(Mr O'Brien) I think in the consultation document which the working party published they suggested that it had been suggested to them by civil servants that the statutory duty would only come into effect when the Equality Commission had issued guidelines to public authorities on the way in which they should develop their equality schemes. We would be extremely concerned if that led to delay because obviously, if it takes three years to develop the guidelines then it will be three years or in excess of three years before we have the statutory duty in force. Clearly this is not an area which is new to the vast bulk of public authorities because they have already had to operate PAFT and should already have experience of these matters and they should already be preparing their draft schemes at this point in time. We would be extremely concerned if there were any delay in this process, because that would be counter to the intentions of the legislation in our view and that would be our principal concern.

  457. Before I ask my last question can I just verify whether any of my colleagues has a supplementary question they want to raise before we close. It sounds as though we are moving towards a conclusion. You may regard, as I say, my final question to be unkind given everything you have said already, but do you have any view of what criteria our Committee should use for assessing the legislation and whether it has been effective?

  (Mr Fitzpatrick) I suppose at the end of the day we are saying that ten years on from the Fair Employment Act, and now a few months into the Fair Employment Order, that the best judge is the willingness of employers to audit and monitor themselves. In a sense, statutory duties are requiring an equality impact assessment of public authority functions which we believe includes their employment functions and procurement functions, as we have already said, but that ethos of moving beyond trying to protect themselves from a fair employment case into a situation where employers are genuinely monitoring themselves for inequalities in what they do and seeking to address them and then having the freedom to go a bit further in addressing them, that perhaps is the best judge of what is working in employment to redress inequality. What you can use in terms of statistics to show what is working -some of our discussions today suggest that it is extremely hard to know how useful they are. Perhaps processes on the ground are the best judge of whether the legislation is working or not.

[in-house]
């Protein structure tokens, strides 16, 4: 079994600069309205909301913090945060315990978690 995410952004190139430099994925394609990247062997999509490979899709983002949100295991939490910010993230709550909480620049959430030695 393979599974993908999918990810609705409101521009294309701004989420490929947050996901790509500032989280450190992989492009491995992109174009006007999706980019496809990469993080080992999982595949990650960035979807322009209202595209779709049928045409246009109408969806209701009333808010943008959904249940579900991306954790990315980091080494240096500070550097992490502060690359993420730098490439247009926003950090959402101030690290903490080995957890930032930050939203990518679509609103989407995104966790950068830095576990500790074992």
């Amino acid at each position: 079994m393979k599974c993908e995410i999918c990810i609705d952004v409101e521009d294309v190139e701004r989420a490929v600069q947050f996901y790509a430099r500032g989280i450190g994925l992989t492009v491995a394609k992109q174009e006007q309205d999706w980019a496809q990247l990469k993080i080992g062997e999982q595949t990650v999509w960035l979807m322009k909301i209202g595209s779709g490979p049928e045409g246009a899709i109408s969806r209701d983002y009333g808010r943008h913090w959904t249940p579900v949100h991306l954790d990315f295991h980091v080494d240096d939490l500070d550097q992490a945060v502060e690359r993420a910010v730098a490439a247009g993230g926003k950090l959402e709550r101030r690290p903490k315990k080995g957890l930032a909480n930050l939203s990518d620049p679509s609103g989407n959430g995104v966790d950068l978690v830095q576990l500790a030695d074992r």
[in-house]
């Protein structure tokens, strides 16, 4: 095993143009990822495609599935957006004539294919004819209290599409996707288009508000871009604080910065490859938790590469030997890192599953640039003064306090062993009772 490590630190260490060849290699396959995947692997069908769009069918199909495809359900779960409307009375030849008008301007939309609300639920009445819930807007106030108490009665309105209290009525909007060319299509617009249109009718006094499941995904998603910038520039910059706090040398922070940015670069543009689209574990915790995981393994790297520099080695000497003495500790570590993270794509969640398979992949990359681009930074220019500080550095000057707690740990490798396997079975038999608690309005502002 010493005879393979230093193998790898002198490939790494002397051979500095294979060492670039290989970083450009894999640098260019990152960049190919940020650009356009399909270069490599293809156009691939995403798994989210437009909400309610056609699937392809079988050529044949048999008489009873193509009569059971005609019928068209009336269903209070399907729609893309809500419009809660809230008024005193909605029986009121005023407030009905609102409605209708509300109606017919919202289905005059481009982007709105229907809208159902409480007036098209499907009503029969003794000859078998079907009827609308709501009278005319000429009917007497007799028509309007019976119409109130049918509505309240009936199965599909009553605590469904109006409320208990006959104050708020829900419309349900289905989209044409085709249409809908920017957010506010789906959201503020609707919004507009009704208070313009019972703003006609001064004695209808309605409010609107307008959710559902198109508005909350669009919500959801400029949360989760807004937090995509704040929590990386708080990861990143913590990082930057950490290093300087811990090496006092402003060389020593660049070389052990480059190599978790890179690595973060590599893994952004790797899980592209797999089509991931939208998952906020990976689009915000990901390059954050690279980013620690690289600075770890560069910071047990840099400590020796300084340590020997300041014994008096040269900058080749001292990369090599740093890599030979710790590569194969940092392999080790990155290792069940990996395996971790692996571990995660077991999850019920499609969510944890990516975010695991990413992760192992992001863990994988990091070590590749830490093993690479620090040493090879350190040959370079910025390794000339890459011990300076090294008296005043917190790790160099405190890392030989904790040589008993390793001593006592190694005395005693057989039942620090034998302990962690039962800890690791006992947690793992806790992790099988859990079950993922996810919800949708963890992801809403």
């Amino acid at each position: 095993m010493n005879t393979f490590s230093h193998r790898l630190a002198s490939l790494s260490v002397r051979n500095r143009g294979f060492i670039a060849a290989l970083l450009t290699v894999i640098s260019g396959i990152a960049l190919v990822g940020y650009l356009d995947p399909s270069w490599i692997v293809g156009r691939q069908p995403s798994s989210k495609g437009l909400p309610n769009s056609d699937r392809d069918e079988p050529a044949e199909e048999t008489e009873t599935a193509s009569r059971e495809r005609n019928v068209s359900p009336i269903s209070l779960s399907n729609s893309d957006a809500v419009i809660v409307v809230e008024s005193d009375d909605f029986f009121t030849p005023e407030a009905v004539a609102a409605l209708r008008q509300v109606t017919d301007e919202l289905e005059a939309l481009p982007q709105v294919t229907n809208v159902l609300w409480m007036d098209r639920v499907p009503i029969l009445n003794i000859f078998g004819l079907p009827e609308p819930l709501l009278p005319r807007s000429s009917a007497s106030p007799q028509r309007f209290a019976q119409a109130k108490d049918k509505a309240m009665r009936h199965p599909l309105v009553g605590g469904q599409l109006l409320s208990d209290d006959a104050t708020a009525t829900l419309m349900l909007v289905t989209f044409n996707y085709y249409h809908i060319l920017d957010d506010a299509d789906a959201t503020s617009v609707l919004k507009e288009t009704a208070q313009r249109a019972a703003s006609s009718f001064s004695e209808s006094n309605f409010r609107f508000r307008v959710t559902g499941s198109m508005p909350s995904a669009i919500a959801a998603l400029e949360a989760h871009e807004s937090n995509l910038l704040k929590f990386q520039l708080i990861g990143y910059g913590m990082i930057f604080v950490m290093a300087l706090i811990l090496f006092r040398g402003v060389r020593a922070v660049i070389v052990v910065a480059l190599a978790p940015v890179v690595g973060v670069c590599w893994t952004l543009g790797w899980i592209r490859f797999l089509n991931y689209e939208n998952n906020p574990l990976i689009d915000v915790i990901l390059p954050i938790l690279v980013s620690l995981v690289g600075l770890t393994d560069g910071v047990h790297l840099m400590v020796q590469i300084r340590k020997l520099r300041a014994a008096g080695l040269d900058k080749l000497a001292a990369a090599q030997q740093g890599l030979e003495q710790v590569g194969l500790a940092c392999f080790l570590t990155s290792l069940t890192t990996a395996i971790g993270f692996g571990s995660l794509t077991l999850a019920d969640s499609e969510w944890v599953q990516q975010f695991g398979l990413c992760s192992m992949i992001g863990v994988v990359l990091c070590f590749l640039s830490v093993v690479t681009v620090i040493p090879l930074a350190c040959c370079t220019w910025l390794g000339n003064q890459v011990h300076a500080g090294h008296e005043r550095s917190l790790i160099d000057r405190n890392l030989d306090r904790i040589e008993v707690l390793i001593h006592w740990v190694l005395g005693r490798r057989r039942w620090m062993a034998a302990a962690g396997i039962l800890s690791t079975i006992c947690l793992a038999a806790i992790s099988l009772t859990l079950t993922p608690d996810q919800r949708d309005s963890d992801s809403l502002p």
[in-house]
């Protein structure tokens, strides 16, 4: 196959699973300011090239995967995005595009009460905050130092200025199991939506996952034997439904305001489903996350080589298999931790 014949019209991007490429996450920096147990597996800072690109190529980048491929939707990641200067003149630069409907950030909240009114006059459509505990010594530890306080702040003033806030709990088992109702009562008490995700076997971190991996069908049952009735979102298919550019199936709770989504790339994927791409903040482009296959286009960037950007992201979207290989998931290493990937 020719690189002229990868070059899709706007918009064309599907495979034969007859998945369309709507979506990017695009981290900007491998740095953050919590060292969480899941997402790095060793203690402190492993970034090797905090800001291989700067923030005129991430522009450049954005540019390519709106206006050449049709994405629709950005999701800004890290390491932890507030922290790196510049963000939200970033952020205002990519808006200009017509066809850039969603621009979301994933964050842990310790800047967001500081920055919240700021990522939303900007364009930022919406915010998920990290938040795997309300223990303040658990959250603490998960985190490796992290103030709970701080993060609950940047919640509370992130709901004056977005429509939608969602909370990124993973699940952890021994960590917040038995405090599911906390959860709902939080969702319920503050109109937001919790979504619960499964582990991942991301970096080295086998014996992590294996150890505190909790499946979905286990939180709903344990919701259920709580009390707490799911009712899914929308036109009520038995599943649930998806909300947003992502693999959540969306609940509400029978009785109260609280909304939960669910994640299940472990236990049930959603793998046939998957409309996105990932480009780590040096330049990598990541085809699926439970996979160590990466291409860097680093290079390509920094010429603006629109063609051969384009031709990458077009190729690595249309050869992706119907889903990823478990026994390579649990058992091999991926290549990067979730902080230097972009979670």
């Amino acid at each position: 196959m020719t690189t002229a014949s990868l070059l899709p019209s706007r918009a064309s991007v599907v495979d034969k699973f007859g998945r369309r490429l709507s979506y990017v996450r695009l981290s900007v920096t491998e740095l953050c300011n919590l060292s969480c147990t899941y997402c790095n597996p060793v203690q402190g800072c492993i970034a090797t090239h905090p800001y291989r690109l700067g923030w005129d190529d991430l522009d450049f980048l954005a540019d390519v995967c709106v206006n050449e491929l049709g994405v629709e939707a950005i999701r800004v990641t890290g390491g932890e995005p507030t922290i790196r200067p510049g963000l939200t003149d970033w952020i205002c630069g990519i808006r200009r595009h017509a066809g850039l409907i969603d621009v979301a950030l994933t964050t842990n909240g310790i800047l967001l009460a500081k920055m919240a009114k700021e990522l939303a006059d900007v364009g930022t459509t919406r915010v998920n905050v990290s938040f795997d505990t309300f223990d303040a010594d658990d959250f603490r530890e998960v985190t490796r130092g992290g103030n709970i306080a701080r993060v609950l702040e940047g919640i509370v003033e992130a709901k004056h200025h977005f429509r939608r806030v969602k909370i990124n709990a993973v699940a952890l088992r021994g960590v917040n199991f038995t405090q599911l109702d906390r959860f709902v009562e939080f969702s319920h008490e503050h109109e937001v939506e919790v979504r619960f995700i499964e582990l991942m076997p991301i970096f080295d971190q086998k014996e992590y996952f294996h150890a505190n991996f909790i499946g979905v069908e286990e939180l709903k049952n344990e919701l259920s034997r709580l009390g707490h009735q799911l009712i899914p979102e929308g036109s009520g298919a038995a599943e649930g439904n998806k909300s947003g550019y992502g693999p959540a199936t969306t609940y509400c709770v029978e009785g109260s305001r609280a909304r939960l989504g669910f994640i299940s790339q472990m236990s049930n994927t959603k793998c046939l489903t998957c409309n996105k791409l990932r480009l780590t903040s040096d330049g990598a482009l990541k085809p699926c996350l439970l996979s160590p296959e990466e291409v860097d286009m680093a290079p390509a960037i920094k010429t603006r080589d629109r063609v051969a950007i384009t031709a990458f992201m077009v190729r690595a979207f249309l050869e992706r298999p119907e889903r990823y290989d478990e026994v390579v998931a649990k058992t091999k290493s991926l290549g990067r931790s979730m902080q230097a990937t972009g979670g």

458. Thank you very much indeed. I have got no possible grounds for making the assumption that any of you will have read any of the other evidence that will have been given to us during the course of this inquiry but our colleague, Mr Livingstone (who is on the Committee but not present today) did preface one of his questions in the context of the 1989 legislation by saying when it was brought in, in 1989, he thought it was only being brought in as a sop to principles which were being advanced on the other side of the Atlantic but he was agreeably surprised that it had had as much impact as it had. I know I speak on behalf of the whole Committee when I express appreciation not only for the thoughtfulness of the views you submitted to us in advance but also for your patience and stamina in dealing with our questions today. I am also conscious that Tuesday morning is very much a working morning and therefore we have taken you away from other things you might have been doing and I express appreciation on behalf of the whole of the Committee for the time and trouble you have taken.

  (Mr O'Brien) I would like to thank you for the invitation and for having taken the time and trouble to listen to us. Thank you very much.